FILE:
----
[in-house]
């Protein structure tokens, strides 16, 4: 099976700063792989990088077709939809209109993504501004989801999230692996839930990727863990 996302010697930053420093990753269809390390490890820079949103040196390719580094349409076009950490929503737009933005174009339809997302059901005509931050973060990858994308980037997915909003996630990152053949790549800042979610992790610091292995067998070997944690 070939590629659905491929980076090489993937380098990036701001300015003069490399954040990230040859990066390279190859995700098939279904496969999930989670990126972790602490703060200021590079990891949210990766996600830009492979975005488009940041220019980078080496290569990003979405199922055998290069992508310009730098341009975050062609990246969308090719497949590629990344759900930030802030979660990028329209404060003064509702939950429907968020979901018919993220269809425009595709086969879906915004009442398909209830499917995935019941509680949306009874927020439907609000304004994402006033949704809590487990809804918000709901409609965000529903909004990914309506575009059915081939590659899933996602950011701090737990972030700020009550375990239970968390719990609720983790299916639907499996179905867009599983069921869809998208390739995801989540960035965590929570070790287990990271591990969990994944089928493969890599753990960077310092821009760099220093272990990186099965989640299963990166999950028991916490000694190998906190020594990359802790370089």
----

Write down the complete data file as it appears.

[in-house]
């Protein structure tokens, strides 16, 4: 099976700063792989990088077709939809209109993504501004989801999230692996839930990727863990 996302010697930053420093990753269809390390490890820079949103040196390719580094349409076009950490929503737009933005174009339809997302059901005509931050973060990858994308980037997915909003996630990152053949790549800042979610992790610091292995067998070997944690 070939590629659905491929980076090489993937380098990036701001300015003069490399954040990230040859990066390279190859995700098939279904496969999930989670990126972790602490703060200021590079990891949210990766996600830009492979975005488009940041220019980078080496290569990003979405199922055998290069992508310009730098341009975050062609990246969308090719497949590629990344759900930030802030979660990028329209404060003064509702939950429907968020979901018919993220269809425009595709086969879906915004009442398909209830499917995935019941509680949306009874927020439907609000304004994402006033949704809590487990809804918000709901409609965000529903909004990914309506575009059915081939590659899933996602950011701090737990972030700020009550375990239970968390719990609720983790299916639907499996179905867009599983069921869809998208390739995801989540960035965590929570070790287990990271591990969990994944089928493969890599753990960077310092821009760099220093272990990186099965989640299963990166999950028991916490000694190998906190020594990359802790370089």